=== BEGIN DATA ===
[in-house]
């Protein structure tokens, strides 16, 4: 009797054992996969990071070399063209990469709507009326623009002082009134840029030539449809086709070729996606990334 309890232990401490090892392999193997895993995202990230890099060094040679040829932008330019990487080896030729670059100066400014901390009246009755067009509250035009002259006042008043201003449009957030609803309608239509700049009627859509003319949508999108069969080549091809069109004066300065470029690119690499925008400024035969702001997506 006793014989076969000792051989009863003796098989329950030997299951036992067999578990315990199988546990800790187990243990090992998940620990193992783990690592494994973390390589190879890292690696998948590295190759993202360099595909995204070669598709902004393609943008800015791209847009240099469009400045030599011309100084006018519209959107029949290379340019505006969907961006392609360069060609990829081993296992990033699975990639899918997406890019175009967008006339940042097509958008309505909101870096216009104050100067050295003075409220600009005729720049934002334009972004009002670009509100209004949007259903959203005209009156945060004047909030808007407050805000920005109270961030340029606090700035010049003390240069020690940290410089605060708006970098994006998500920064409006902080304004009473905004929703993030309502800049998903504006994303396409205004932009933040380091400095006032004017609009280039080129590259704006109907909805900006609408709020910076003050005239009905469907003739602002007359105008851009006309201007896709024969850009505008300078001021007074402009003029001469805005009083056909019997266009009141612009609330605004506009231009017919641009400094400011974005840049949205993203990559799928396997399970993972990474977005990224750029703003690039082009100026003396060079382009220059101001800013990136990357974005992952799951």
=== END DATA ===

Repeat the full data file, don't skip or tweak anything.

[in-house]
């Protein structure tokens, strides 16, 4: 009797054992996969990071070399063209990469709507009326623009002082009134840029030539449809086709070729996606990334 309890232990401490090892392999193997895993995202990230890099060094040679040829932008330019990487080896030729670059100066400014901390009246009755067009509250035009002259006042008043201003449009957030609803309608239509700049009627859509003319949508999108069969080549091809069109004066300065470029690119690499925008400024035969702001997506 006793014989076969000792051989009863003796098989329950030997299951036992067999578990315990199988546990800790187990243990090992998940620990193992783990690592494994973390390589190879890292690696998948590295190759993202360099595909995204070669598709902004393609943008800015791209847009240099469009400045030599011309100084006018519209959107029949290379340019505006969907961006392609360069060609990829081993296992990033699975990639899918997406890019175009967008006339940042097509958008309505909101870096216009104050100067050295003075409220600009005729720049934002334009972004009002670009509100209004949007259903959203005209009156945060004047909030808007407050805000920005109270961030340029606090700035010049003390240069020690940290410089605060708006970098994006998500920064409006902080304004009473905004929703993030309502800049998903504006994303396409205004932009933040380091400095006032004017609009280039080129590259704006109907909805900006609408709020910076003050005239009905469907003739602002007359105008851009006309201007896709024969850009505008300078001021007074402009003029001469805005009083056909019997266009009141612009609330605004506009231009017919641009400094400011974005840049949205993203990559799928396997399970993972990474977005990224750029703003690039082009100026003396060079382009220059101001800013990136990357974005992952799951």